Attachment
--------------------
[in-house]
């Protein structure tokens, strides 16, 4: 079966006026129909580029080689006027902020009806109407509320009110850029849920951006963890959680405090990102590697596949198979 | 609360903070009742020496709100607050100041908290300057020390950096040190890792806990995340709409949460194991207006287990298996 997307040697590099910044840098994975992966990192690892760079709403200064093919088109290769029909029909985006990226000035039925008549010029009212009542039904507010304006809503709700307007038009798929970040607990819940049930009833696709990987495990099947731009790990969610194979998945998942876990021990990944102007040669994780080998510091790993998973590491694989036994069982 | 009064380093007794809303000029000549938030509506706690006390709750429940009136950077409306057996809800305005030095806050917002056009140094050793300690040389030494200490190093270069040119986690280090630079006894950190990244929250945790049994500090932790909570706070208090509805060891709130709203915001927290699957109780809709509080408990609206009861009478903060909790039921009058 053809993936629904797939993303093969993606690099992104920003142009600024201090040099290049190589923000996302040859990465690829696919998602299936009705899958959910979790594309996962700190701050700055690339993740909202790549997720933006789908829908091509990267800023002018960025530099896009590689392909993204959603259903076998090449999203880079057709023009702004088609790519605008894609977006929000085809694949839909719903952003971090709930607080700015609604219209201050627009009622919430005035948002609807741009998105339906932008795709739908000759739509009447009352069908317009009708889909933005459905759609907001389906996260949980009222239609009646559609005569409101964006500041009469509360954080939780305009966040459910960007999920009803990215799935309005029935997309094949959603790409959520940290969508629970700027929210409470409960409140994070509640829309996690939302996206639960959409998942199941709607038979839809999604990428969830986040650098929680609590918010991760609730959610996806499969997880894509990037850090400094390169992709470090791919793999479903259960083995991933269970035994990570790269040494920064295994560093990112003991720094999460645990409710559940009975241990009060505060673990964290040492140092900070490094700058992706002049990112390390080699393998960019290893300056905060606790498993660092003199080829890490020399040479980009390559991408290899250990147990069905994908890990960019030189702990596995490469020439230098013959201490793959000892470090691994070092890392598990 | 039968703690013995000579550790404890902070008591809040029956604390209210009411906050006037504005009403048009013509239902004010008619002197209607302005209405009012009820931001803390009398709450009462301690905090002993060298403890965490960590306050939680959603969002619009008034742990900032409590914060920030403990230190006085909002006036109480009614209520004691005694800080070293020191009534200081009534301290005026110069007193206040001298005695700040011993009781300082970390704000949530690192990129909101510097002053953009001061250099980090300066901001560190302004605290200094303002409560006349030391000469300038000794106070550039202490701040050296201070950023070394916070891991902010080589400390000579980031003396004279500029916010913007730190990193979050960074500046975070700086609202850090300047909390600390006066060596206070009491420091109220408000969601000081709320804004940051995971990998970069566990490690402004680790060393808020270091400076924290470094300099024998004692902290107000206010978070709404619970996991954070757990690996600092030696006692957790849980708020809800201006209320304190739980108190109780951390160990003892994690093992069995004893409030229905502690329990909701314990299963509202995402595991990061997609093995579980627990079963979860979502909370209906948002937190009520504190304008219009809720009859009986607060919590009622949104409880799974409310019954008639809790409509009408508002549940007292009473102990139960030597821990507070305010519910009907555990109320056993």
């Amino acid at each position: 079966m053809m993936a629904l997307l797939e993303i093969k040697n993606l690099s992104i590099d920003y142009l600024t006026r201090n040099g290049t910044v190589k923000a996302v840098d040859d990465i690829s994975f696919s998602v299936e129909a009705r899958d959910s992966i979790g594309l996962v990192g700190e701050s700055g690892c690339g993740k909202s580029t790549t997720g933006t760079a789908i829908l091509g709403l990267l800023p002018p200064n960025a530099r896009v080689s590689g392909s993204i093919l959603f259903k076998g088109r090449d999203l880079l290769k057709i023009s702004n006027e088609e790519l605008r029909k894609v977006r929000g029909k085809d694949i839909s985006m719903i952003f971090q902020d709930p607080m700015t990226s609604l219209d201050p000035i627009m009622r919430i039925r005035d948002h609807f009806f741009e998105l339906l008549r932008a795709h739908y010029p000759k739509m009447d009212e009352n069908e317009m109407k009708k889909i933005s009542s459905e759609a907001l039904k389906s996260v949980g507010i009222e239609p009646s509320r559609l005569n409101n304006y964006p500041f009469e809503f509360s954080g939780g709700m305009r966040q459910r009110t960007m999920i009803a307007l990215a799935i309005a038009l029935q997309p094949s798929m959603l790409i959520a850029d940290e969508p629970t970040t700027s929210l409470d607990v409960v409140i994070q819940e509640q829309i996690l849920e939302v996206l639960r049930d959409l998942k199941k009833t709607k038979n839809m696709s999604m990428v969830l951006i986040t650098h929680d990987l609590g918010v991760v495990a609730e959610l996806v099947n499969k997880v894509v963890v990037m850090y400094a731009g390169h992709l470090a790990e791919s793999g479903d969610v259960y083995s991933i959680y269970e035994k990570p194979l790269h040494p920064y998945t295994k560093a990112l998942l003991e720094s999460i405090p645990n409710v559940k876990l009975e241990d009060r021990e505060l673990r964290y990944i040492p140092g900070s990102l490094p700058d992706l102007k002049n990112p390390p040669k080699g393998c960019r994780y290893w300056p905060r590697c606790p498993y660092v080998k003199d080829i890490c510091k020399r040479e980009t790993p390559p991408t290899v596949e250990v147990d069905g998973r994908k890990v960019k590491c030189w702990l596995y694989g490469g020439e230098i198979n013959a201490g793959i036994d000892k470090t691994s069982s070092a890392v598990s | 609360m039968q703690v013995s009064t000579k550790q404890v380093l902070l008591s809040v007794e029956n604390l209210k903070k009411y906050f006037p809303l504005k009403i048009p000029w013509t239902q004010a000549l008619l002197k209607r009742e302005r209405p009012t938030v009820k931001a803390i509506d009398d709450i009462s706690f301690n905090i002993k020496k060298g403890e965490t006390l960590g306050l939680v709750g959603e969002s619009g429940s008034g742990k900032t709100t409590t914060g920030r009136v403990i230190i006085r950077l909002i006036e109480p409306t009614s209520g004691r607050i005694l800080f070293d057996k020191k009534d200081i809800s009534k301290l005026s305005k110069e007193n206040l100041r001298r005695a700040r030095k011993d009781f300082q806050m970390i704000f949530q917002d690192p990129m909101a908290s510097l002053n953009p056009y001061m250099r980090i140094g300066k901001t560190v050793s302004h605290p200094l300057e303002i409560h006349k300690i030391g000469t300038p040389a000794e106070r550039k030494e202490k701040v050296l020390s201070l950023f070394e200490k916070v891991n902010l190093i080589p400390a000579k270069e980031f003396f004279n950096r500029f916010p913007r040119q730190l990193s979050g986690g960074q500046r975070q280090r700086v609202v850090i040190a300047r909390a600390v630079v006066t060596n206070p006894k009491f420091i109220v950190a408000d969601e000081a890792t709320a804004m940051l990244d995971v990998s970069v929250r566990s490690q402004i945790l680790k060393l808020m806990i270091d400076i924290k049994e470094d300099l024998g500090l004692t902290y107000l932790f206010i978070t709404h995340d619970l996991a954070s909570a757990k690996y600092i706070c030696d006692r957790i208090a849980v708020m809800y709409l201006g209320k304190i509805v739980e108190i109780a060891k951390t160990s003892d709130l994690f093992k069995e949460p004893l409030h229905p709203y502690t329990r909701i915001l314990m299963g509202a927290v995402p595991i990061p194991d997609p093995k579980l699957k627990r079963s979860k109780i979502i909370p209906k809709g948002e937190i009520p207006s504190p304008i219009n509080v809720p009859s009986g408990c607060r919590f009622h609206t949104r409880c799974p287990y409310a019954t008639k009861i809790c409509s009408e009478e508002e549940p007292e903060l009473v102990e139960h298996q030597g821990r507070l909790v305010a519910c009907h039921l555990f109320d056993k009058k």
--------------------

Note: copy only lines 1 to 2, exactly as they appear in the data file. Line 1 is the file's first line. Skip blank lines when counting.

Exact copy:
[in-house]
């Protein structure tokens, strides 16, 4: 079966006026129909580029080689006027902020009806109407509320009110850029849920951006963890959680405090990102590697596949198979 | 609360903070009742020496709100607050100041908290300057020390950096040190890792806990995340709409949460194991207006287990298996 997307040697590099910044840098994975992966990192690892760079709403200064093919088109290769029909029909985006990226000035039925008549010029009212009542039904507010304006809503709700307007038009798929970040607990819940049930009833696709990987495990099947731009790990969610194979998945998942876990021990990944102007040669994780080998510091790993998973590491694989036994069982 | 009064380093007794809303000029000549938030509506706690006390709750429940009136950077409306057996809800305005030095806050917002056009140094050793300690040389030494200490190093270069040119986690280090630079006894950190990244929250945790049994500090932790909570706070208090509805060891709130709203915001927290699957109780809709509080408990609206009861009478903060909790039921009058 053809993936629904797939993303093969993606690099992104920003142009600024201090040099290049190589923000996302040859990465690829696919998602299936009705899958959910979790594309996962700190701050700055690339993740909202790549997720933006789908829908091509990267800023002018960025530099896009590689392909993204959603259903076998090449999203880079057709023009702004088609790519605008894609977006929000085809694949839909719903952003971090709930607080700015609604219209201050627009009622919430005035948002609807741009998105339906932008795709739908000759739509009447009352069908317009009708889909933005459905759609907001389906996260949980009222239609009646559609005569409101964006500041009469509360954080939780305009966040459910960007999920009803990215799935309005029935997309094949959603790409959520940290969508629970700027929210409470409960409140994070509640829309996690939302996206639960959409998942199941709607038979839809999604990428969830986040650098929680609590918010991760609730959610996806499969997880894509990037850090400094390169992709470090791919793999479903259960083995991933269970035994990570790269040494920064295994560093990112003991720094999460645990409710559940009975241990009060505060673990964290040492140092900070490094700058992706002049990112390390080699393998960019290893300056905060606790498993660092003199080829890490020399040479980009390559991408290899250990147990069905994908890990960019030189702990596995490469020439230098013959201490793959000892470090691994070092890392598990 | 039968703690013995000579550790404890902070008591809040029956604390209210009411906050006037504005009403048009013509239902004010008619002197209607302005209405009012009820931001803390009398709450009462301690905090002993060298403890965490960590306050939680959603969002619009008034742990900032409590914060920030403990230190006085909002006036109480009614209520004691005694800080070293020191009534200081009534301290005026110069007193206040001298005695700040011993009781300082970390704000949530690192990129909101510097002053953009001061250099980090300066901001560190302004605290200094303002409560006349030391000469300038000794106070550039202490701040050296201070950023070394916070891991902010080589400390000579980031003396004279500029916010913007730190990193979050960074500046975070700086609202850090300047909390600390006066060596206070009491420091109220408000969601000081709320804004940051995971990998970069566990490690402004680790060393808020270091400076924290470094300099024998004692902290107000206010978070709404619970996991954070757990690996600092030696006692957790849980708020809800201006209320304190739980108190109780951390160990003892994690093992069995004893409030229905502690329990909701314990299963509202995402595991990061997609093995579980627990079963979860979502909370209906948002937190009520504190304008219009809720009859009986607060919590009622949104409880799974409310019954008639809790409509009408508002549940007292009473102990139960030597821990507070305010519910009907555990109320056993």